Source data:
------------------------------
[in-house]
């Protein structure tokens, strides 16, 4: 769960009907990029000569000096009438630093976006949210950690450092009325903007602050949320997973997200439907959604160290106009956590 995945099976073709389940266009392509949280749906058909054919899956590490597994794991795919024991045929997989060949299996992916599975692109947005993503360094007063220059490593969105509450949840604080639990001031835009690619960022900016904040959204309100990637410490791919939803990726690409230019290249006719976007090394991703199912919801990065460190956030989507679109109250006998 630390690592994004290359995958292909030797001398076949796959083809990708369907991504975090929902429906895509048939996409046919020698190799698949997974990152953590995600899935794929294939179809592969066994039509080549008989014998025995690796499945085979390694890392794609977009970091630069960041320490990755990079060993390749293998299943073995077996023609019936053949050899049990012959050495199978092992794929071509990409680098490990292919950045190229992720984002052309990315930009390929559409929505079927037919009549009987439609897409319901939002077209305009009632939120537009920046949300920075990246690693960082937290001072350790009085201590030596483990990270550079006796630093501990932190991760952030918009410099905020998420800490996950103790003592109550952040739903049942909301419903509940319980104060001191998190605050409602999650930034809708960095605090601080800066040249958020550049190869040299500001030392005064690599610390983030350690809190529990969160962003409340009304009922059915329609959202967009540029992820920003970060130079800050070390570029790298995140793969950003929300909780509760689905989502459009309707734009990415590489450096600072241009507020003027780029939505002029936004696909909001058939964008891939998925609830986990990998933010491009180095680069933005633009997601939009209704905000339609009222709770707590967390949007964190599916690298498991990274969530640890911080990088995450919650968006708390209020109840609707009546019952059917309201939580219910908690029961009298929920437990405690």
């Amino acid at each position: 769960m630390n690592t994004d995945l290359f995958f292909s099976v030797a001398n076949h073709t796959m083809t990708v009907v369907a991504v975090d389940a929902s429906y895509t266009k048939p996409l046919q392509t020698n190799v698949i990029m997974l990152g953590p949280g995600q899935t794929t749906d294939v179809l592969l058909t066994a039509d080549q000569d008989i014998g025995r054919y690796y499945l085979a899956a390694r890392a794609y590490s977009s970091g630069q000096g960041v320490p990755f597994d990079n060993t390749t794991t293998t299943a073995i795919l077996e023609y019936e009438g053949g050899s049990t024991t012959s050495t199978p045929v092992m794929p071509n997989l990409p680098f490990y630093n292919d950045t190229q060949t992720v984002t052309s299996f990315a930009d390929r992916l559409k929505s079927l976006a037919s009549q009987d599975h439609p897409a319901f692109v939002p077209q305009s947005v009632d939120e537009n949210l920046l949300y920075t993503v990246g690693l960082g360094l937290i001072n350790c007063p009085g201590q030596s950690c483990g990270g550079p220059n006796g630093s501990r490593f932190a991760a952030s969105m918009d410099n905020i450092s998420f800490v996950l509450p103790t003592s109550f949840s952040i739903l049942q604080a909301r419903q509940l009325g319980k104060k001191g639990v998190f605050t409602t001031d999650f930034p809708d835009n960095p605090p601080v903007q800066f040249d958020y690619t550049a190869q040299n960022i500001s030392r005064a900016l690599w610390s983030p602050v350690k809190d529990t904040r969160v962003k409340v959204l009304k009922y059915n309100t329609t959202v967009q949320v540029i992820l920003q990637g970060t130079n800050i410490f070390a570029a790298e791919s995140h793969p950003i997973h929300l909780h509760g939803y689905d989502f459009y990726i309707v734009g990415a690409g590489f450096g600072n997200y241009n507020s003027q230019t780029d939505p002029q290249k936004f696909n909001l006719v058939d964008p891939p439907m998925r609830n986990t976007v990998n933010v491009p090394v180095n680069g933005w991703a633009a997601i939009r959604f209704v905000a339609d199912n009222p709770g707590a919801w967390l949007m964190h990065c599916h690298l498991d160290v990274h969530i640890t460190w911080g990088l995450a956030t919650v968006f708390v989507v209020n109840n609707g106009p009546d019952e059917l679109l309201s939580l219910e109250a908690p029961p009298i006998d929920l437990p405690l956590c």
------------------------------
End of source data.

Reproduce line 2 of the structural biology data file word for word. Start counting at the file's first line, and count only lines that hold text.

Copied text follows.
């Protein structure tokens, strides 16, 4: 769960009907990029000569000096009438630093976006949210950690450092009325903007602050949320997973997200439907959604160290106009956590 995945099976073709389940266009392509949280749906058909054919899956590490597994794991795919024991045929997989060949299996992916599975692109947005993503360094007063220059490593969105509450949840604080639990001031835009690619960022900016904040959204309100990637410490791919939803990726690409230019290249006719976007090394991703199912919801990065460190956030989507679109109250006998 630390690592994004290359995958292909030797001398076949796959083809990708369907991504975090929902429906895509048939996409046919020698190799698949997974990152953590995600899935794929294939179809592969066994039509080549008989014998025995690796499945085979390694890392794609977009970091630069960041320490990755990079060993390749293998299943073995077996023609019936053949050899049990012959050495199978092992794929071509990409680098490990292919950045190229992720984002052309990315930009390929559409929505079927037919009549009987439609897409319901939002077209305009009632939120537009920046949300920075990246690693960082937290001072350790009085201590030596483990990270550079006796630093501990932190991760952030918009410099905020998420800490996950103790003592109550952040739903049942909301419903509940319980104060001191998190605050409602999650930034809708960095605090601080800066040249958020550049190869040299500001030392005064690599610390983030350690809190529990969160962003409340009304009922059915329609959202967009540029992820920003970060130079800050070390570029790298995140793969950003929300909780509760689905989502459009309707734009990415590489450096600072241009507020003027780029939505002029936004696909909001058939964008891939998925609830986990990998933010491009180095680069933005633009997601939009209704905000339609009222709770707590967390949007964190599916690298498991990274969530640890911080990088995450919650968006708390209020109840609707009546019952059917309201939580219910908690029961009298929920437990405690």